Lent is a mystery to a lot of people. Many folks are generally aware that it’s a religious observance that happens every spring and somehow involves people getting ashes smeared on their forehead and/or giving up chocolate or booze or Facebook until Easter. But like most practices rooted in Christianity, the way people observe Lent, or whether they observe it at all, varies wildly depending on their heritage, specific religious tradition, and preferences.
Still, there are some rules and guidelines that mark the observance of Lent for Christians who observe the season. And, increasingly, even nonreligious people are picking up the ritual. Here’s an overview.
What is Lent?
Lent is the greatest and most solemn period of fasting on the Christian church’s calendar, leading up to the celebration of Christianity’s most important feast day: Easter.
The easiest way to understand the church calendar is as a sort of live immersive theater, designed to reenact the life of Jesus every year from Christmas (birth) to Easter (resurrection). During that time, readings in traditional churches revisit stories from the gospels that focus on those events in Jesus’s life. (After Easter comes a 50-day “Easter Season” culminating in Pentecost, and then a season called either the Pentecost season or “Ordinary Time,” which lasts until Advent begins around the end of November.)
As Advent is the season of anticipation leading up to the feast day of Christmas, Lent is the season that precedes an even greater feast day: Easter, the day when Christians celebrate Jesus’s resurrection and triumph over death.
In English, Lent got its name from the Old English word len(c)ten, which means “spring season.”
How long is Lent, and why?
Lent technically lasts for 46 days.
The period is a mirror of the 40 days that Jesus spent in the wilderness, fasting, praying, and being tempted by Satan before he started his public ministry. Jesus had gone to the desert to prepare his soul for an intense three-year period of healing people, preaching, and ministering, at the end of which he was crucified by the Roman Empire and religious leaders.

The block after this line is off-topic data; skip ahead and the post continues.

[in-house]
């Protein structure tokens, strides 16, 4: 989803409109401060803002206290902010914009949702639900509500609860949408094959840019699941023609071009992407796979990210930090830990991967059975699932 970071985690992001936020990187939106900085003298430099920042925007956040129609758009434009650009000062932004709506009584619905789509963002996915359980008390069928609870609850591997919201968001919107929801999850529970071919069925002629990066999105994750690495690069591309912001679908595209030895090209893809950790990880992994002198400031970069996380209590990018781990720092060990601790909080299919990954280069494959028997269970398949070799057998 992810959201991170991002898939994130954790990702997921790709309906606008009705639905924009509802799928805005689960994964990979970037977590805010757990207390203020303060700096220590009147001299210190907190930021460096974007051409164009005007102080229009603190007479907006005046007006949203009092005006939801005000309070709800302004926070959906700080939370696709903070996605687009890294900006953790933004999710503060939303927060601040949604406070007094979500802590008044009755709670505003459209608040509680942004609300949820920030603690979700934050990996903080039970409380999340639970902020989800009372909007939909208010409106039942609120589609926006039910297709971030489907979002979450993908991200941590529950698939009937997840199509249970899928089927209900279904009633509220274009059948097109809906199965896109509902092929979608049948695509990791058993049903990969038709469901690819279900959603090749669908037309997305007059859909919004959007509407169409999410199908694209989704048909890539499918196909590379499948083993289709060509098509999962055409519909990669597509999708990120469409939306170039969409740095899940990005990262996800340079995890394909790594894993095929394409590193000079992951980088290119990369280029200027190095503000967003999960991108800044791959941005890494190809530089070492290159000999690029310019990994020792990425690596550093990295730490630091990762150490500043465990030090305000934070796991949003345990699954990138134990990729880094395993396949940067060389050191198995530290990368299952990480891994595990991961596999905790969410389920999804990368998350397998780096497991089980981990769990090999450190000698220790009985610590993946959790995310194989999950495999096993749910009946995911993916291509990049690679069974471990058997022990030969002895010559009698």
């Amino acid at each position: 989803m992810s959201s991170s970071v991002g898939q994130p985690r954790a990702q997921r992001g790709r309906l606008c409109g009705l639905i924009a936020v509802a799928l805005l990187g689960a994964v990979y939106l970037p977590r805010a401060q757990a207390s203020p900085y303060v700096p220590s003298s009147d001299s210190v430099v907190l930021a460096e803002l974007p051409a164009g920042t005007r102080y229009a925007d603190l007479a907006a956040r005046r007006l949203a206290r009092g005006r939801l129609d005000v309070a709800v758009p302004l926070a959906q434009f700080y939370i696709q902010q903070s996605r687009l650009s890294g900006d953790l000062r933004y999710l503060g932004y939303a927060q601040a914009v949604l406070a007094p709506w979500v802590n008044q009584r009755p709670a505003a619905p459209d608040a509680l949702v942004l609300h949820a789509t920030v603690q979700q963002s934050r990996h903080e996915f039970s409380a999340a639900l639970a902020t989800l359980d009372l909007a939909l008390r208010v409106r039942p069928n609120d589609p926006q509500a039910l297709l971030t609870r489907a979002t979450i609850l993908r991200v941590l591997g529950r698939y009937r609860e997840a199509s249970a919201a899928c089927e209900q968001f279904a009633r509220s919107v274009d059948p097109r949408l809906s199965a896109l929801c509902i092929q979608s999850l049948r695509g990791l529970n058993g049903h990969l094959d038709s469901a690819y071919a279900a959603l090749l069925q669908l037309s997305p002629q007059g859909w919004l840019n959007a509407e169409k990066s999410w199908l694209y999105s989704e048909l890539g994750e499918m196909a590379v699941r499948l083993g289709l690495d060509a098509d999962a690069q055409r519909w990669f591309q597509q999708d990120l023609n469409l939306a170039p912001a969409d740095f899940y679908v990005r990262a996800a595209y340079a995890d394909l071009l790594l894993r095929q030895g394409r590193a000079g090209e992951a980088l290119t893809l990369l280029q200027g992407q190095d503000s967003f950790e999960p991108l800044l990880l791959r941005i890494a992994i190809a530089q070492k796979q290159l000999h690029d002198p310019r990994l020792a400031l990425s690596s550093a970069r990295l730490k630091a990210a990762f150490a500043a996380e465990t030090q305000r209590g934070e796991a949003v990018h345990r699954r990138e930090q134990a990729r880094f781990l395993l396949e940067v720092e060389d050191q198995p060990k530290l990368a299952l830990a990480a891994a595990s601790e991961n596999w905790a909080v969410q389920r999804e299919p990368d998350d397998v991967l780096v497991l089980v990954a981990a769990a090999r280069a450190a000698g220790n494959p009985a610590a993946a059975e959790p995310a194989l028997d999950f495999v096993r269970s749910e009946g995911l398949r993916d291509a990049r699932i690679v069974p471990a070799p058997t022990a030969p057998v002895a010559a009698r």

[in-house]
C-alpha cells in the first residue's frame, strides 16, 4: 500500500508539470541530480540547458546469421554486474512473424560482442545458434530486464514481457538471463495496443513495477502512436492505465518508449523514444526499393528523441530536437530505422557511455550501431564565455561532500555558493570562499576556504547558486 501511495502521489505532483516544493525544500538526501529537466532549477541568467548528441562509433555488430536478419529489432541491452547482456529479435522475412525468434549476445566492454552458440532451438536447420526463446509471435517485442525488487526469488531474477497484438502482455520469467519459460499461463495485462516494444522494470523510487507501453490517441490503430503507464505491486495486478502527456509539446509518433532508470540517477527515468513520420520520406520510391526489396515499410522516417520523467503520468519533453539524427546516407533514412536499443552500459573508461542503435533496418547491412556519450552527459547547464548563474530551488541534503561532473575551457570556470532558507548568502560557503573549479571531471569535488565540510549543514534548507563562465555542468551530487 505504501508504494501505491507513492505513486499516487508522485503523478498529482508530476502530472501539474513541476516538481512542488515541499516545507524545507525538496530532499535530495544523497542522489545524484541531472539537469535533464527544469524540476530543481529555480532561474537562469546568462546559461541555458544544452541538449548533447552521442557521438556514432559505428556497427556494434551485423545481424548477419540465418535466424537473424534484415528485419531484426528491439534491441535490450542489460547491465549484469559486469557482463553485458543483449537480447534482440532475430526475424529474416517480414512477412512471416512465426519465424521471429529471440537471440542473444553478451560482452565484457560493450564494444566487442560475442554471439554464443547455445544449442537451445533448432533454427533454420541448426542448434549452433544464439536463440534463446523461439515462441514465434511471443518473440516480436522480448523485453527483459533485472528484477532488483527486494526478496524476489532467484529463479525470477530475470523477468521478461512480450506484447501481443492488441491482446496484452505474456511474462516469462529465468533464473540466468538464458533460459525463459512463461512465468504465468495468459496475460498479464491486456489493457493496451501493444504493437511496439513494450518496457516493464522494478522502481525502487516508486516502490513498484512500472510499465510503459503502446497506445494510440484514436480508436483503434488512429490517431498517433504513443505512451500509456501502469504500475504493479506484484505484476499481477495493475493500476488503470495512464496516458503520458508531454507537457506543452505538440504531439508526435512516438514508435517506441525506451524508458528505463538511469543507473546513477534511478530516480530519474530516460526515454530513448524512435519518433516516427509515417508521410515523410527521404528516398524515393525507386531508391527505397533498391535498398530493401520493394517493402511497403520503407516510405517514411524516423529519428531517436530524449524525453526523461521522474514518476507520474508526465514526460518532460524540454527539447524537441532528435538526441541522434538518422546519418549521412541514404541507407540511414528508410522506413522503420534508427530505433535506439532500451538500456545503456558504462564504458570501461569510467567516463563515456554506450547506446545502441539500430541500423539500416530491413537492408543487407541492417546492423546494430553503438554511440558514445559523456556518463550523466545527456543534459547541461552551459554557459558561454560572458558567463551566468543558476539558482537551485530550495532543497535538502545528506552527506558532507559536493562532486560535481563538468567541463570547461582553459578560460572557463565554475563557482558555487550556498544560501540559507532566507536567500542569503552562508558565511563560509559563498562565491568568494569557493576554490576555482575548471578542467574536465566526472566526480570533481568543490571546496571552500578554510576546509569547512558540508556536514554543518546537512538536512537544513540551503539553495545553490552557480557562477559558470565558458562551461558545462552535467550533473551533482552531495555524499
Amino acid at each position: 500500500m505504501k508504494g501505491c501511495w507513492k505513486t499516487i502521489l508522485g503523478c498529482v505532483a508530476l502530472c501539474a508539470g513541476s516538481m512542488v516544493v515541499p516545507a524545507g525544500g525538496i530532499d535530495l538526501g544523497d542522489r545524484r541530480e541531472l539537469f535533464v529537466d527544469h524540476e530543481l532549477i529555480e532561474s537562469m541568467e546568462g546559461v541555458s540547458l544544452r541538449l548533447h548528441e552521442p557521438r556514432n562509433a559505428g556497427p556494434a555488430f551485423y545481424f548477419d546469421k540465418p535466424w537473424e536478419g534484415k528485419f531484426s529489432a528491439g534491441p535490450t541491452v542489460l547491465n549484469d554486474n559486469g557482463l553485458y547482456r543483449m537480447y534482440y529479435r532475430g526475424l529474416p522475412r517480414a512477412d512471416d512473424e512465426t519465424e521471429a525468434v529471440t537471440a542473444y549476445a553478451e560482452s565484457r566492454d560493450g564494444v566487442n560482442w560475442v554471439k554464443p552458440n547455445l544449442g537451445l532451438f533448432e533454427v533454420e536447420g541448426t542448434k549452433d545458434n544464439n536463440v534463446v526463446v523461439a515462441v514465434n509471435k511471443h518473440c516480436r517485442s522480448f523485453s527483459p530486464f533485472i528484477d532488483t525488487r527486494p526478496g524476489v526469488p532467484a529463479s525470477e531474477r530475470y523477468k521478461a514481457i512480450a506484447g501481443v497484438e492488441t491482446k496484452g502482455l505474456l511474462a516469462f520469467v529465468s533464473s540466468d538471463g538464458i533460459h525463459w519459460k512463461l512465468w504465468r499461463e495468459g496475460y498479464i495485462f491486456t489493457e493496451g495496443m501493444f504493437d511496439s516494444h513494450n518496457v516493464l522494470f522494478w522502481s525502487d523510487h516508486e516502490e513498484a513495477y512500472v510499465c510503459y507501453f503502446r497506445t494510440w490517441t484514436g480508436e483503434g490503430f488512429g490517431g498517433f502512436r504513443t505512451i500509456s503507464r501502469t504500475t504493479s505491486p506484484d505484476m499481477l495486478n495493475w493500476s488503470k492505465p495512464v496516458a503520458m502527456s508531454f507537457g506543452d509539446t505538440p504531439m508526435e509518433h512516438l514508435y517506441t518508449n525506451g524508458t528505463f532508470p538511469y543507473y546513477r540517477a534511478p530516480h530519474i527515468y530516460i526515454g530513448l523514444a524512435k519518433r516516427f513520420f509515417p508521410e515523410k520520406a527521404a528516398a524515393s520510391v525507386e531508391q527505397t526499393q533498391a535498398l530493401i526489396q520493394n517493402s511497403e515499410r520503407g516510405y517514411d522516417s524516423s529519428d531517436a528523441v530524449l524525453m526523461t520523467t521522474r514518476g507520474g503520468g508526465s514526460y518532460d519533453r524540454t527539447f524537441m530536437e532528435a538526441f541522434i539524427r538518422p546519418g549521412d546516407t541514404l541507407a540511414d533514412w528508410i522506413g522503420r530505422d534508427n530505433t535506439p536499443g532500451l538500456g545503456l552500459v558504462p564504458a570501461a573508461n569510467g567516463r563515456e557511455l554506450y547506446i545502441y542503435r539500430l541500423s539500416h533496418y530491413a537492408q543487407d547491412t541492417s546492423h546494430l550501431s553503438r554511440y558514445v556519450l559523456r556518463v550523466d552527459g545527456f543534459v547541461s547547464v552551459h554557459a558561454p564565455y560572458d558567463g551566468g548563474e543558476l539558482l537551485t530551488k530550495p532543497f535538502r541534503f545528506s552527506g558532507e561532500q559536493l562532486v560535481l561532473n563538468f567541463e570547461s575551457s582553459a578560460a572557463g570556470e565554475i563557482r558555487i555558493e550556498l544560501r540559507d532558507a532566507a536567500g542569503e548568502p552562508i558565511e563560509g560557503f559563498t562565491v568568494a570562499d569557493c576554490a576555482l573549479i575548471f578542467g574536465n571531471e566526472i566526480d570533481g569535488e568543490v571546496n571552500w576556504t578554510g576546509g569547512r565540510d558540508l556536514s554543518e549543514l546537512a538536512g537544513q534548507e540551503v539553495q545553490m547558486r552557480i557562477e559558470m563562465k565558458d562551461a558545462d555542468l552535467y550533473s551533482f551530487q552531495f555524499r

The concept behind Lent is that each year, Christians will mimic Jesus’s actions in the wilderness. Lent is sometimes called the “Great Fast.” It’s a period of time in which Christians are meant to give up some comfort or adopt some spiritual practice that leads to self-examination, repentance from sin, and, ultimately, renewal of the soul, all in anticipation of greater dedication to serving others and God in the coming year.
Advent, the period leading up to Christmas, is also sometimes observed as a fast. But in that case, the period is meant to foster a feeling of anticipation before celebrating the birth of Jesus.
Lent, by contrast, is more about recognizing and embracing one’s mortality, and acknowledging the sinfulness that marks earthly life. Since Christians believe that Jesus’s resurrection foreshadows the resurrection and renewal of the whole world at the end of days, Lent is a time to turn away from sin, mourn death and brokenness, and anticipate a day when the broken world will be healed.
If Jesus fasted for 40 days, why is Lent 46 days long?
Because each week, the fast is interrupted by a Sunday — six in all.
In traditional Christian teaching, each Sunday is itself a feast day, a mini-remembrance of Jesus’s resurrection that happens every week. So, Christians who observe Lent are told to break their Lenten fast on Sunday and celebrate the feast. The manner in which they break that fast varies, depending on the tradition.
(This mirrors the Jewish teaching that prohibits fasting on the Sabbath, except in years when Yom Kippur, the Day of Atonement, falls on the Sabbath.)
How are the dates for Lent calculated?
It’s complicated, and it depends on the date of Easter.
In contrast to Christmas, which in Western Christianity (encompassing most Protestants and Roman Catholics) is always celebrated on December 25, Easter is a moveable holiday that drifts around the calendar. However, it always falls on a Sunday during the Northern Hemisphere’s spring.
As with many other holiday observances in Christianity, the history of Easter date-setting is rather long and complicated, stretching back millennia and interacting with various calendars used by people in the ancient world.
But since roughly the First Council of Nicaea in 325 CE — when church leaders set rules, precedents, and guidelines for many aspects of Christian worship — the date of Easter has been more or less determined by locating the first full moon following March 21 on the Gregorian calendar. And that’s how the date is determined by Western churches today. Orthodox Christians use a slightly different system — which means that when Orthodox Easter (sometimes called Pascha) lands on the same day as Western Easter, as it did in 2017, it’s coincidental.
This year, Western Easter is on April 4, and Orthodox Easter is on May 2.
As with Christmas, the Christian holiday of Easter has been adopted in the mainstream as a secularized holiday and packaged as a commercial product — traditionally with chocolate eggs and stuffed rabbits. That secularized version of the holiday is celebrated on the Western Christianity date for Easter.
(The annual White House Easter Egg Roll is held on Easter Monday, the day after Easter Sunday, a tradition dating back to 1878, when Rutherford B. Hayes issued an order allowing children to roll Easter eggs on the lawn that day.)